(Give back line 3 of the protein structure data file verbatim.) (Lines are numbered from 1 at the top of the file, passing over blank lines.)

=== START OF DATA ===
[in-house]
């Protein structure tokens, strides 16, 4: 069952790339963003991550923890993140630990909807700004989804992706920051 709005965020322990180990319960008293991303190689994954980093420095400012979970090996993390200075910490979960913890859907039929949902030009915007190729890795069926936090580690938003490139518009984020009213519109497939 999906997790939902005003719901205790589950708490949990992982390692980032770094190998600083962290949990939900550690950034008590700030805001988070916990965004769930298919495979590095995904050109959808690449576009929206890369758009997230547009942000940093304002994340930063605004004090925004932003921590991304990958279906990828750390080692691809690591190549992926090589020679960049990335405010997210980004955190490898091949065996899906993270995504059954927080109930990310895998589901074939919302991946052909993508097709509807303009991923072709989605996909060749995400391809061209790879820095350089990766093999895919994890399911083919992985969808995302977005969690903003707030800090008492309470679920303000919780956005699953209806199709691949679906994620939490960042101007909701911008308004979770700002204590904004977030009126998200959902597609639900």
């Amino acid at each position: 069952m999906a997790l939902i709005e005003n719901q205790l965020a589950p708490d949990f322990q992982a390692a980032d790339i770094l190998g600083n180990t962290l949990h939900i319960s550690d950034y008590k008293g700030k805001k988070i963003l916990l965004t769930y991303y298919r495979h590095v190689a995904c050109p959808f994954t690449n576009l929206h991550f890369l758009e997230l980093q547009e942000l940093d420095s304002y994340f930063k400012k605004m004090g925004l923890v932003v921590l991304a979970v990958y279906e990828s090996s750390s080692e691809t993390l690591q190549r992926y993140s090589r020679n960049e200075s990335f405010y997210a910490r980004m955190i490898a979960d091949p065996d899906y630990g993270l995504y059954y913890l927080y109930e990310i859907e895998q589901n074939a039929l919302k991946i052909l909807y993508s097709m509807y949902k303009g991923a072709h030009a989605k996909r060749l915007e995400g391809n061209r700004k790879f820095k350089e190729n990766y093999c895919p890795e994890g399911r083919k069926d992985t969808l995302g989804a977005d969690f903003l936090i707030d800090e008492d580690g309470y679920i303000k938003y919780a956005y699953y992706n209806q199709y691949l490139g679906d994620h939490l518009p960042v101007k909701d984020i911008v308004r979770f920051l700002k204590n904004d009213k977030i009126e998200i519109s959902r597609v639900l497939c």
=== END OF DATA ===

């Amino acid at each position: 069952m999906a997790l939902i709005e005003n719901q205790l965020a589950p708490d949990f322990q992982a390692a980032d790339i770094l190998g600083n180990t962290l949990h939900i319960s550690d950034y008590k008293g700030k805001k988070i963003l916990l965004t769930y991303y298919r495979h590095v190689a995904c050109p959808f994954t690449n576009l929206h991550f890369l758009e997230l980093q547009e942000l940093d420095s304002y994340f930063k400012k605004m004090g925004l923890v932003v921590l991304a979970v990958y279906e990828s090996s750390s080692e691809t993390l690591q190549r992926y993140s090589r020679n960049e200075s990335f405010y997210a910490r980004m955190i490898a979960d091949p065996d899906y630990g993270l995504y059954y913890l927080y109930e990310i859907e895998q589901n074939a039929l919302k991946i052909l909807y993508s097709m509807y949902k303009g991923a072709h030009a989605k996909r060749l915007e995400g391809n061209r700004k790879f820095k350089e190729n990766y093999c895919p890795e994890g399911r083919k069926d992985t969808l995302g989804a977005d969690f903003l936090i707030d800090e008492d580690g309470y679920i303000k938003y919780a956005y699953y992706n209806q199709y691949l490139g679906d994620h939490l518009p960042v101007k909701d984020i911008v308004r979770f920051l700002k204590n904004d009213k977030i009126e998200i519109s959902r597609v639900l497939c």